ADVERTISEMENT
search.svg

Student Pharmacist

Written by student pharmacists for student pharmacists, Student Pharmacist magazine provides the latest on career preparation, leadership, legislative activities and advocacy efforts, patient care projects, APhA–ASP Chapter innovations, life on rotation, tips from new practitioners, and more.

Jamila Negatu
/ Categories: Student Magazine

Be an advocate for patients

Michael Harvey receives the APhA Good Government Student Pharmacist-of-the-Year Award from APhA's Mary-Ryan Douglass at APhA2019 in Seattle.

By Michael Harvey

In the United States, there are more than 700,000 physicians, almost 3 million nurses, and approximately 300,000 pharmacists, according to the United States Bureau of Labor Statistics.  These statistics alone should be reason enough for all pharmacists and student pharmacists to participate in professional advocacy and get involved in a pharmacy association. As health professionals, pharmacists are vastly outnumbered, which means if we do not advocate and shape the future of our profession, other health professionals will do it for us.  

Some of the best advice I received as a student pharmacist was to get involved in a state and national pharmacy association. I took this advice to heart, and through these efforts, I was selected to receive the APhA Good Government Student Pharmacist-of-the-Year Award at APhA2019 in Seattle.

Getting active in Iowa

I got involved on committees with the Iowa Pharmacy Association (IPA) in my first year of pharmacy school, specifically the Legislative Advisory Committee and the Professional Affairs Policy Committee. These committees gave me a window into legislative and regulatory issues and opportunities that were having an impact on pharmacy practice at the state level. I was elected to serve as the Drake University College of Pharmacy and Health Sciences student pharmacist representative on the IPA Board of Trustees.

It was through my early involvement in IPA that I heard about the annual Pharmacy Legislative Day at the Iowa Capitol. The first Legislative Day I attended, I didn’t think I was qualified to speak to politicians about issues facing health care and the pharmacy profession. Thankfully, there were several pharmacists at these events who enjoyed showing student pharmacists how to best advocate for patients. I quickly learned that students have more than enough knowledge and experiences to draw from to make a difference.

Educating the decision makers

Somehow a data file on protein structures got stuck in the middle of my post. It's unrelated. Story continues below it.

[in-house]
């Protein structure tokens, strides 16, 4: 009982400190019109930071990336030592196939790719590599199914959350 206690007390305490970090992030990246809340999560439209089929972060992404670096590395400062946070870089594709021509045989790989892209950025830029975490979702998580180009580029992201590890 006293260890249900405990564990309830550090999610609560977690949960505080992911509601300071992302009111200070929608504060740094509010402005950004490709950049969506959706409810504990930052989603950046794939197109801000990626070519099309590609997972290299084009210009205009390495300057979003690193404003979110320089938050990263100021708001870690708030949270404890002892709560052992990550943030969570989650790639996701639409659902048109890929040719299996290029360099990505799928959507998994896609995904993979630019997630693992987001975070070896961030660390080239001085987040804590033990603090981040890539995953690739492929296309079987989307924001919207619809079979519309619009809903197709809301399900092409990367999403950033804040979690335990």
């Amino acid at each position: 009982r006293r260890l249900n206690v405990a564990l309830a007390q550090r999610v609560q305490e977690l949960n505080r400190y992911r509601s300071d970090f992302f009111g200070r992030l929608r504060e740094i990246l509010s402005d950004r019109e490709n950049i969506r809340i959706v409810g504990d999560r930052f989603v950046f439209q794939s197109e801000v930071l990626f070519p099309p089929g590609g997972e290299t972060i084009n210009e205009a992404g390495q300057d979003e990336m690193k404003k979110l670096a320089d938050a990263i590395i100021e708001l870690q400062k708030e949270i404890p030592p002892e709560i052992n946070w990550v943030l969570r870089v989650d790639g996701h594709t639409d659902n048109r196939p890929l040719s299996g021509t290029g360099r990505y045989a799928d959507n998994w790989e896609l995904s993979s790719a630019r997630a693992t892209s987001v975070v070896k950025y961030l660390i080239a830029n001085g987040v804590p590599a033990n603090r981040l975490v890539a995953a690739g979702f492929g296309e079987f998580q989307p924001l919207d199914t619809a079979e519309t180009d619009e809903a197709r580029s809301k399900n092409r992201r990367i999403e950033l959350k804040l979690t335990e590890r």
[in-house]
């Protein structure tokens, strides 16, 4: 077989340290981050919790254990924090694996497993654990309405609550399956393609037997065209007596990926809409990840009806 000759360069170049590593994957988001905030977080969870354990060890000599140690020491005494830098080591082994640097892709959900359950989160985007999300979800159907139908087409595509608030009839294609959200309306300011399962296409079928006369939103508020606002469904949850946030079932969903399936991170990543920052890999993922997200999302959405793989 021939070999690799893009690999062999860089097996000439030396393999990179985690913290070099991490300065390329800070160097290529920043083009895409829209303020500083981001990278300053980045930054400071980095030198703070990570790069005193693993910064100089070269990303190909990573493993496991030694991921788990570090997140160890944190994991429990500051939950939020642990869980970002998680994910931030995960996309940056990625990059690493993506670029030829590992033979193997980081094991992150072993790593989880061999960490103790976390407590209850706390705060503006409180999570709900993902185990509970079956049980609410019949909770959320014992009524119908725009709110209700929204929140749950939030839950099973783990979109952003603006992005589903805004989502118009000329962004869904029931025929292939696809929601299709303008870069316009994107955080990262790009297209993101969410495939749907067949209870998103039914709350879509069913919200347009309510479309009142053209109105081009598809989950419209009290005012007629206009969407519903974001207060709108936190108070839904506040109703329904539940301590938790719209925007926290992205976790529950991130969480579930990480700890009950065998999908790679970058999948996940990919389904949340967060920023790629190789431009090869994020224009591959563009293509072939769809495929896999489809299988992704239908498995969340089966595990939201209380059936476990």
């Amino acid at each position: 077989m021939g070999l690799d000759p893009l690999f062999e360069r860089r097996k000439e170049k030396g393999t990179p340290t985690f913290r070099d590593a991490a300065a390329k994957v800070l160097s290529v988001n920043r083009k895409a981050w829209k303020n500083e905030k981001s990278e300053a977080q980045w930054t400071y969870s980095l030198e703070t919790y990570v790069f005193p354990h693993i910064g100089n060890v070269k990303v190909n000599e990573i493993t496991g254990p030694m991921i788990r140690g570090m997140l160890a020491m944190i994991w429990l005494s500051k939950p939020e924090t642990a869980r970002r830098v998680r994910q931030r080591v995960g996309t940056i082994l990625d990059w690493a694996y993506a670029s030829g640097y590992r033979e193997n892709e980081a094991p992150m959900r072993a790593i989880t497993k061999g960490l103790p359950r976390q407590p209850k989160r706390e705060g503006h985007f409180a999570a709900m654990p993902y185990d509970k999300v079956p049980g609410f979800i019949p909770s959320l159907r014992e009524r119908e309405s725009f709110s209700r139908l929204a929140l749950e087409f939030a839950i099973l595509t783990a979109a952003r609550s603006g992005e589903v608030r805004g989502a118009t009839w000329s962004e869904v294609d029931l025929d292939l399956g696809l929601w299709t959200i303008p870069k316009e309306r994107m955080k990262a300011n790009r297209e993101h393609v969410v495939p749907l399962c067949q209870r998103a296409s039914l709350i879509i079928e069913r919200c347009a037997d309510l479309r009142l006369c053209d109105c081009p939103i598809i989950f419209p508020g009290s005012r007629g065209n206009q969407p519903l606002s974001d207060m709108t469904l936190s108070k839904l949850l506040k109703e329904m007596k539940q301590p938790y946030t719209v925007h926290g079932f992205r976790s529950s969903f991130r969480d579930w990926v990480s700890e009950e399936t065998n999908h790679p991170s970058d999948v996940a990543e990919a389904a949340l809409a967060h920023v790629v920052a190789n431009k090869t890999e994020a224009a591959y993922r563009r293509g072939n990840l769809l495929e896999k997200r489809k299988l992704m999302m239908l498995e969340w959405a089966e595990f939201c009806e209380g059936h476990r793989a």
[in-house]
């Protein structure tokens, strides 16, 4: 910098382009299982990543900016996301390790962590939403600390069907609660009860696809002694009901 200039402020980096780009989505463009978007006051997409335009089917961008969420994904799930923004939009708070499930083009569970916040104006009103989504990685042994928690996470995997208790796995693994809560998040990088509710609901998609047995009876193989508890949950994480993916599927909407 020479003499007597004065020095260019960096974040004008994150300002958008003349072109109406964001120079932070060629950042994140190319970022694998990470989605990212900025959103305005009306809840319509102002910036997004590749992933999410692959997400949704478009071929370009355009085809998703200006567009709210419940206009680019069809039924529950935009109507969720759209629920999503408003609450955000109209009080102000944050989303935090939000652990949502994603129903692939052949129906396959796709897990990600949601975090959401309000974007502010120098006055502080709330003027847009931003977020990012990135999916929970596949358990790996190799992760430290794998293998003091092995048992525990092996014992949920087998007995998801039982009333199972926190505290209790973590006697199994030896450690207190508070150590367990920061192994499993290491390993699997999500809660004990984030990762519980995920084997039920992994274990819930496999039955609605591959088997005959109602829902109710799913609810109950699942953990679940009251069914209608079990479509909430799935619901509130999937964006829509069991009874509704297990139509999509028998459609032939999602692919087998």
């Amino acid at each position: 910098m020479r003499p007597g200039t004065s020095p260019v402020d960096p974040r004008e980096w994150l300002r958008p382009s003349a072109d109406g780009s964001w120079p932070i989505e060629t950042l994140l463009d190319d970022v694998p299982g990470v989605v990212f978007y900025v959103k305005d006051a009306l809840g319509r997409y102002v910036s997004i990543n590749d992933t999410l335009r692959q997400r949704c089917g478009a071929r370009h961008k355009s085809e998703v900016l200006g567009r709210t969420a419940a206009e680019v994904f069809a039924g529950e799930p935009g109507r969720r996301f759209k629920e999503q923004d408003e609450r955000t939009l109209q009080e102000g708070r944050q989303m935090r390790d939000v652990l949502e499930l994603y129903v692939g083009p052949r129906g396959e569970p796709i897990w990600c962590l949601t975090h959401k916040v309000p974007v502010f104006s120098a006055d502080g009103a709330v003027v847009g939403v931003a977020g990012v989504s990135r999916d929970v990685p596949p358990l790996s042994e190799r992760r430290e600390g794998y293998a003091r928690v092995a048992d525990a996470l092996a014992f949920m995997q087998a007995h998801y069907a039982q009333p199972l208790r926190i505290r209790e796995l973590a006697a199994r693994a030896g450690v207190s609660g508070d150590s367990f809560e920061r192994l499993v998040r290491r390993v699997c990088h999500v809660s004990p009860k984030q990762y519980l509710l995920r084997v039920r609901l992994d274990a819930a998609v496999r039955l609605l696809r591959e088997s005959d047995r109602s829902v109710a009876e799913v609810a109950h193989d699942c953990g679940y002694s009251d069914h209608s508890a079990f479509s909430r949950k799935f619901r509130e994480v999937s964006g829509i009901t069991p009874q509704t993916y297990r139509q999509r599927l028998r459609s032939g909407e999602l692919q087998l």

Legislators have to know about a large variety of issues, but often do not have the in-depth knowledge for every topic. This means they cannot possibly be an expert on everything and are often willing to consult with their constituents regarding issues of importance to pharmacists.

It is essential when talking to legislators to detail patient stories. These stories are the things that most often resonate with public officials and can illustrate how the law will impact patients living in your district or state. Notice how I did not mention anything about bringing your Principles of Drug Action text book—leave the medical jargon at home. You have to assess understanding with legislators the same way you have been trained to assess patient understanding.

A few years ago, there was a bill pertaining to naloxone in the state of Iowa and I was with a few classmates meeting with a representative to discuss how the bill could impact patients and save lives. This representative listened to our perspective and asked good follow-up questions. In answering one of the questions, a classmate started explaining the mechanism of how naloxone works on opioid receptors. As soon as the discussion turned to the mechanism of action, I could see the representative’s eyes glaze over. We had completely lost his attention.

One of the biggest concerns I hear is, “What happens if I don’t know the answer to a question?” When a legislator asks a question that you do not know the answer to, let them know you would be happy to follow up with the answer. It gives you a great opportunity to reach out to the individual later and remind them of the issue.

Valuable internship

The most incredible advocacy opportunity for me came during the spring of my third year through an internship working for Iowa State Rep. John Forbes, BSPharm, a community pharmacist. He is one of the few representatives in our state with a health care background. This makes him an incredible resource to his fellow representatives on both sides of the aisle. Each year, he selects two to three student pharmacists to do policy work with him at the Capitol, and it was an incredible opportunity for me to be selected and see policy in action on a daily basis.

While working with my fellow pharmacy interns at the Iowa Capitol building, we attended committee hearings addressing a variety of issues of importance to pharmacy, including the passage of mandatory e-prescribing of controlled substances, technician product verification, Medicaid privatization, and PBM transparency.

After serving this internship and participating in my other advocacy efforts, my best advice for student pharmacists would be to put yourself out there and find ways to advocate for the profession. You do not have to have all the answers. At the end of the day, you should be advocating for what is best for patients, and that is where pharmacists can make the biggest impact.

Previous Article APhA Institute experience will benefit my community
Next Article Staying in the know has never been easier
Print
639 Rate this article:
No rating
Please login or register to post comments.